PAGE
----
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The Science of Music

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The Science of Music was Robert Winston’s most recent BBC Radio 4 series .

The programmes covered aspects of  the evolution of musicality, the physics of music, the science of performance and the impact of music on brain function

Listen to the programmes here.

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charles

5 Comments

  1. John Leggett 6 June 2013 at 7:59 pm -  Reply

    Always enjoy your programmes about music and this series on the Science of Music no less. About absolute pitch: pitch was not fixed or defined until the 1930s. How can there then be absolute pitch? My brother-in-law is a fine concert pianist with absolute pitch but he finds the notation impossible to get around if he has to transpose the music. I as an organist have played many old instruments that are tuned often a tone higher than today, or maybe lower, and the music takes on a completely different hue when played on these instruments. Much baroque vocal music sounds much more relaxed about a semi-tone lower than today, thought to be the more probable pitch of performance originally. To me Beethoven’s 9th symphony (last movement) sounds too high in D because the singers seem to strain so much. Did Beethoven mis-remember how singers sound at sustained higher pitches? He undoubtedly had what we might call absolute pitch since he went on to write so much when deafness had overcome him. Is that not what absolute pitch is, a sophisticated form of musical remembering, and in some people that may indicate a musical propensity? I do not have absolute pitch but I have a good relative pitch ability – I can be correct 90% of the time, and if I think about it I can usually correctly guess the pitch. That is an advantage to me when I have to transpose music, often at sight, but then I used to read Haydn symphonies in bed when I was a boy, rather than reading a book! Then there’s the issue of keyboard tuners and scale and pitch which is somewhat relevant to the subject of absolute pitch …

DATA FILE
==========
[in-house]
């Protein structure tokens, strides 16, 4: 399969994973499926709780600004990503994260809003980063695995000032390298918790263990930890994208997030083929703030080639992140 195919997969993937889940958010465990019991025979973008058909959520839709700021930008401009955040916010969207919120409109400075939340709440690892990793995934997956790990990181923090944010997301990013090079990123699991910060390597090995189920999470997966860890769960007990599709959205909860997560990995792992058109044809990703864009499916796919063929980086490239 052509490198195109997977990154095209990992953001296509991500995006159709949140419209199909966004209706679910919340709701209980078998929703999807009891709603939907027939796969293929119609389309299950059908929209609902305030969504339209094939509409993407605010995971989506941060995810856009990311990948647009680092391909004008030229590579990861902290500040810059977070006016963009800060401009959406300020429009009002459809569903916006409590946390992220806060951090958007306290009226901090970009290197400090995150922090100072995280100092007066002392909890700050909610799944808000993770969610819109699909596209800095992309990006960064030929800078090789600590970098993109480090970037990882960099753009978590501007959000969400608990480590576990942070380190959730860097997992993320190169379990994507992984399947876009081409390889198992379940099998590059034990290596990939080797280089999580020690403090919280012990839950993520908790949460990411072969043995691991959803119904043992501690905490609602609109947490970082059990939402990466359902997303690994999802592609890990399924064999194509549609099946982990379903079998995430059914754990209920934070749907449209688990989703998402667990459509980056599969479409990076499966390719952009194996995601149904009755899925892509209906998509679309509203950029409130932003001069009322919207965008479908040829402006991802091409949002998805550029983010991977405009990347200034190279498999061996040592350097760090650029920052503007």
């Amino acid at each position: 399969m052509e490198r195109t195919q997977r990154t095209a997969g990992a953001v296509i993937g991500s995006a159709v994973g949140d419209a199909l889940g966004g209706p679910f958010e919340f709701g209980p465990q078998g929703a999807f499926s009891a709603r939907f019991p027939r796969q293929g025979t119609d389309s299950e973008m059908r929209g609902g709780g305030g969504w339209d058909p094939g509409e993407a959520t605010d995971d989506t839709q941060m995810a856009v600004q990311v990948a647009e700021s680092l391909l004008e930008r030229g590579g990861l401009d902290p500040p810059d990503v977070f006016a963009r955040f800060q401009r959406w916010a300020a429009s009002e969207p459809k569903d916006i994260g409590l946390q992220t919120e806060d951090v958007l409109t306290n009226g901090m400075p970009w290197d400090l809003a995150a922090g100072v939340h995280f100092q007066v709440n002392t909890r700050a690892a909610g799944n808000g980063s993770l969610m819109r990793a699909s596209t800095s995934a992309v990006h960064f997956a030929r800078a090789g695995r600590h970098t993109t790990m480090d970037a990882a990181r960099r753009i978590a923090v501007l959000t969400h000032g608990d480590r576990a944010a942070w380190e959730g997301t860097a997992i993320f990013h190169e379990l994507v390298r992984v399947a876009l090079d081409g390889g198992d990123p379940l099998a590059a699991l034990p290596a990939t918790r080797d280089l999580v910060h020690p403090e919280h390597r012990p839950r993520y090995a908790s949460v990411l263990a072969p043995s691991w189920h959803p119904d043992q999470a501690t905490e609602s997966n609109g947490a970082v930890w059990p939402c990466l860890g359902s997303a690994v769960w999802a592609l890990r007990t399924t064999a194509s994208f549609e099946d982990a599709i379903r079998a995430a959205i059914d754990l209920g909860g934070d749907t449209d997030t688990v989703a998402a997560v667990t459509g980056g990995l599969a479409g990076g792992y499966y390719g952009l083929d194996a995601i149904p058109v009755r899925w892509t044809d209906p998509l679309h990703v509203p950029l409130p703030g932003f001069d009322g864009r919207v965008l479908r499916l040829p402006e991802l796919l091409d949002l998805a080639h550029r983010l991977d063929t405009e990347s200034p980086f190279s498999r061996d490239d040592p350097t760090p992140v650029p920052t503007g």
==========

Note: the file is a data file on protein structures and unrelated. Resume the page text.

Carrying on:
2. Dave Camlin 9 June 2013 at 10:34 am -  Reply

    Hi – loved the science of music. Are there any plans for a book / CD, transcriptions, or for it to be available for download? The involvement of other perspectives is brilliant – our undergraduates would benefit from having access to this beyond the life of the BBC availability… Thanks again, it was a great series.

  3. Marion Boniface 12 June 2013 at 6:42 am -  Reply

    I really loved the Science of Music and thought there should be C.D.

  4. Darren Ormandy 8 August 2013 at 12:22 pm -  Reply

    Fascinating programme. Is there a weblink or publication where your sources are referenced? I am trying (unsuccessfully) to trace the works of the musicologist who stated that hierarchical approaches to music are a characteristic of hierarchical societies, whereas in more egalitarian cultures music-making is more communal. The name referenced in the programme sounded like ‘Amaderville Pasteur’ but I’m obviously mis-hearing that. I’d like to use this in my master’s thesis, so any help would be much appreciated.

    • Robert Winston 3 September 2013 at 1:11 pm -  Reply

      Sorry I cannot answer your comment at present. I think I shall have to listen to the programmes again. Which episode was it, do you remember?

      Robert winston

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